A window means 68 such as window 69 is provided along object passageway 34 at a location below upper singular feed 50 so that optical inspection of the entire lateral or side peripheral surfaces of the pellet or other object can be performed. The window is preferably a cylindrical, transparent tubular conduit 69 mounted between upper and lower head pieces 30 and 31. Tubular window 69 is preferably constructed of clear quartz thereby allowing 360 degree transparency for both light transmission into passageway 34 and observation of light reflected from the pellets back through the tubular window.
A staged pellet 22a being inspected within window 69 is supported upon a staging mechanism 66 shown most clearly in FIG. 3.
FIG. 3 shows a preferred construction of staging mechanism 66. Staging mechanism 66 preferably comprises a staging pin 71 which is slidably positioned within a staging aperture 72. A ferrule 73 is threadably received in lower head piece 31 near the outer end of staging aperture 72. Staging pin 71 extends through a spring 74 or other biasing means and through a central aperture 75 in ferrule 73. Staging pin 71 is connected to a pivot arm 76 by pivot pin 78 which is pivotable and slidable within slot 76a. Pivot arm 76 is pivotally connected to lower head piece 31 at pivot 77 using bracket 77a.
A linear motion solenoid 79 is povitally connected to pivot arm 76 at pivot 80. Solenoid 79 is mounted to lower head piece 31 using bracket 79a. Linear motion by solenoid 79 causes pivot arm 76 to pivot between the extended position shown in solid lines in FIG. 3 and the retracted position shown in phantom. The attached staging pin 71 also moves between extended and retracted positions. In the extended position the contact end 81 of staging pin 71 extends within passageway 34 and supports a staged pellet 22a within window 69. In the retracted position staging pin 71 is retracted from passageway 34 so that staged pellet 22a can drop freely therethrough.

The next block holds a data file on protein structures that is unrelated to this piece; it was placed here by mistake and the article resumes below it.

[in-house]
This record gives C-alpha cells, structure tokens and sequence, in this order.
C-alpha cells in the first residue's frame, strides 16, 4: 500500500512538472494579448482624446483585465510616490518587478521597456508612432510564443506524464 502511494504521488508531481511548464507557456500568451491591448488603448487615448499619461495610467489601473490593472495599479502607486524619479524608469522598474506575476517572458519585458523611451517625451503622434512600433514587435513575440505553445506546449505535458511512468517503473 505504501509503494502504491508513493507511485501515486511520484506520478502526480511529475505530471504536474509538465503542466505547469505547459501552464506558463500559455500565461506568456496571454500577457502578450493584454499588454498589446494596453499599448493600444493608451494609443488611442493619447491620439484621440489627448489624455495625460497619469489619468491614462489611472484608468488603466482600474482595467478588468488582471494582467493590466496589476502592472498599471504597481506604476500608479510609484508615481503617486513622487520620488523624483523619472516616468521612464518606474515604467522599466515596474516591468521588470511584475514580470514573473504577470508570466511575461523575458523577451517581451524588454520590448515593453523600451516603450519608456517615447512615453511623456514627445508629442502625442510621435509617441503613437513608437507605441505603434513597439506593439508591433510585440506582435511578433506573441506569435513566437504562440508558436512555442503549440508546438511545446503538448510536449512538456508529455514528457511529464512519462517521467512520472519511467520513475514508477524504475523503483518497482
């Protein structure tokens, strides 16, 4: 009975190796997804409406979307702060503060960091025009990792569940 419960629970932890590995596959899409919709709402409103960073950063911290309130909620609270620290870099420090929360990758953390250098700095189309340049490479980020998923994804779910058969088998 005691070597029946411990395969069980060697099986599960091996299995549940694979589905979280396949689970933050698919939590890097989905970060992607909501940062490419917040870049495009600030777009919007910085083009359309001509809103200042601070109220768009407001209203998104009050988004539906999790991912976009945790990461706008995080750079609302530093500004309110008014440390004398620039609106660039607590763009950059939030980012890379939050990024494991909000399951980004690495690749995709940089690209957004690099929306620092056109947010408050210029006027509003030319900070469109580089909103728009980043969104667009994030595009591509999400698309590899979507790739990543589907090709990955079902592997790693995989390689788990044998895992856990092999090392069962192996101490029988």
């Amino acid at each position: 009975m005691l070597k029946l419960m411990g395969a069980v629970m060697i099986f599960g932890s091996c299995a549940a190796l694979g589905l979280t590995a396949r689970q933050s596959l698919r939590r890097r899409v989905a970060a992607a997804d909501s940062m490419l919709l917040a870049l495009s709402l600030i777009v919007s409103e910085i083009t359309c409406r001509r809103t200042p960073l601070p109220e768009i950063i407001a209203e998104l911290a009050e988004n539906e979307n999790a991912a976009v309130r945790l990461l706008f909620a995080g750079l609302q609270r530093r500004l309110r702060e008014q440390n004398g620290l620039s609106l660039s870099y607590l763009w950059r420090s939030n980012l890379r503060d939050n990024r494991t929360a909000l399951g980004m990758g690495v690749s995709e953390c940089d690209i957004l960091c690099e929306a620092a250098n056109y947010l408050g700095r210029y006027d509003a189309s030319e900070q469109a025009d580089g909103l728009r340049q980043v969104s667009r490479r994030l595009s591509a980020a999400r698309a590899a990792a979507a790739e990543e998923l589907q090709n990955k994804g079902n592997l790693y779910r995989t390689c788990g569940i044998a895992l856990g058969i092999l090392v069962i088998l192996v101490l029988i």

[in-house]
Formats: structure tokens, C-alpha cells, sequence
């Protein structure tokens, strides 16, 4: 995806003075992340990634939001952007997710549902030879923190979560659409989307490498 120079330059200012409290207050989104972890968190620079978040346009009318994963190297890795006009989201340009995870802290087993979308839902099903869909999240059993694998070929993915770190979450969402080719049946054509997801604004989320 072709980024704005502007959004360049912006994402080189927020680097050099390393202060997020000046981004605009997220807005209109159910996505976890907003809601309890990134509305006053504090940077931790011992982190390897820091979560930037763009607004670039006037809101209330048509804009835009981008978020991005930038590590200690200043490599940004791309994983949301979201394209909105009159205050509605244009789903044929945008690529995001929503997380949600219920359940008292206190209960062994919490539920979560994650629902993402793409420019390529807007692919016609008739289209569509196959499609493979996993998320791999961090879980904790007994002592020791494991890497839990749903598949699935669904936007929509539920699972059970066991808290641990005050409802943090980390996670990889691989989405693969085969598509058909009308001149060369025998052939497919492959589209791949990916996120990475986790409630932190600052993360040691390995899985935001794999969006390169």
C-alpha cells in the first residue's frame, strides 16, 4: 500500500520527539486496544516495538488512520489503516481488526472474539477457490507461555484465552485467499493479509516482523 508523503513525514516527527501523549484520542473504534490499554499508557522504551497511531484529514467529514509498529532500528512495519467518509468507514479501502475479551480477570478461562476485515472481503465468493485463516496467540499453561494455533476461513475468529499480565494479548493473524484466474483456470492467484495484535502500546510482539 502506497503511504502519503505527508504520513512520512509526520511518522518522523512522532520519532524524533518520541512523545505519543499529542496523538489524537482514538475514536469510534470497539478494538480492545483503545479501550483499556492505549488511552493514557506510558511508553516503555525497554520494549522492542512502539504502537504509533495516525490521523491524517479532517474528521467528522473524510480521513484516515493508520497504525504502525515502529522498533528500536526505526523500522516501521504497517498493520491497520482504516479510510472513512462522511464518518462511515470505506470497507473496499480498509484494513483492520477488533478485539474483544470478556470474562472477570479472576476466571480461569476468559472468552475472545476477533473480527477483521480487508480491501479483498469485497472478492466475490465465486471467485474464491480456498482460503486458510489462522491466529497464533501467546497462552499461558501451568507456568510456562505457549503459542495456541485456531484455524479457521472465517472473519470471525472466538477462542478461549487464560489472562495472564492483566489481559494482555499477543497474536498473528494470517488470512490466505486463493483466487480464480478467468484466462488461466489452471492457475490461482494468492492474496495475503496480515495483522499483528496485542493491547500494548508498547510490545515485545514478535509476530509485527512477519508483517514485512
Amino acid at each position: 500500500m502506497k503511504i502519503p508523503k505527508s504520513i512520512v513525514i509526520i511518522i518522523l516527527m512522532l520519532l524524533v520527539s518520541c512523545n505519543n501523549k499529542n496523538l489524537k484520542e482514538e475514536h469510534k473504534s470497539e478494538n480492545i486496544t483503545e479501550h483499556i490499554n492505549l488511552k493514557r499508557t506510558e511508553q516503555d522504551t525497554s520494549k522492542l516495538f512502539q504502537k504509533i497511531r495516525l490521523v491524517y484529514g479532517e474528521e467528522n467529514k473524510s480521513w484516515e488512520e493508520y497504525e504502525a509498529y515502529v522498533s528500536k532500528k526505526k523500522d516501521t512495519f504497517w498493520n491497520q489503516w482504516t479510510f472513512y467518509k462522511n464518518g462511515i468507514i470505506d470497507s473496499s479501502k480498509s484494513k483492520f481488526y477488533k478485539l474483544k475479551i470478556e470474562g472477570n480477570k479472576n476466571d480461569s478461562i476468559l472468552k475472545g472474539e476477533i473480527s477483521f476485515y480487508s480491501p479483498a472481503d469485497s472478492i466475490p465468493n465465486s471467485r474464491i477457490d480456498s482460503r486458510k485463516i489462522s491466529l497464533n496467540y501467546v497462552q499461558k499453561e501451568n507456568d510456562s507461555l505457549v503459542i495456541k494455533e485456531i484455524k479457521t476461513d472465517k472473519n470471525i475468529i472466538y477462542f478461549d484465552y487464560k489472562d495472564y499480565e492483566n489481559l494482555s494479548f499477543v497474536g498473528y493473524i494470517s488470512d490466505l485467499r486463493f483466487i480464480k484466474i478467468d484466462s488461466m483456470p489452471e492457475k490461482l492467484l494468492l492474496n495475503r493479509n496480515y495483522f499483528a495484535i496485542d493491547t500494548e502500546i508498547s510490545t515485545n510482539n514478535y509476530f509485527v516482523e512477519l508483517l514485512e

Inspection head 24 is constructed with an optical chamber 83 in which optical inspection equipment is installed. Optical chamber 83 is advantageously formed between the bottom of upper head piece 30 and the top of lower head piece 31. Optical chamber 83 is an annularly shaped chamber about the periphery of window means 68.
Mounted within optical chamber 83 are a plurality of light source guides 85 for transmitting light to illuminate the exterior of staged pellet 22a. Light guides 85 are preferably arranged at spaced angular positions about the periphery of window means 69 thereby allowing the pellet exterior surfaces to be fully illuminated (see FIG. 6).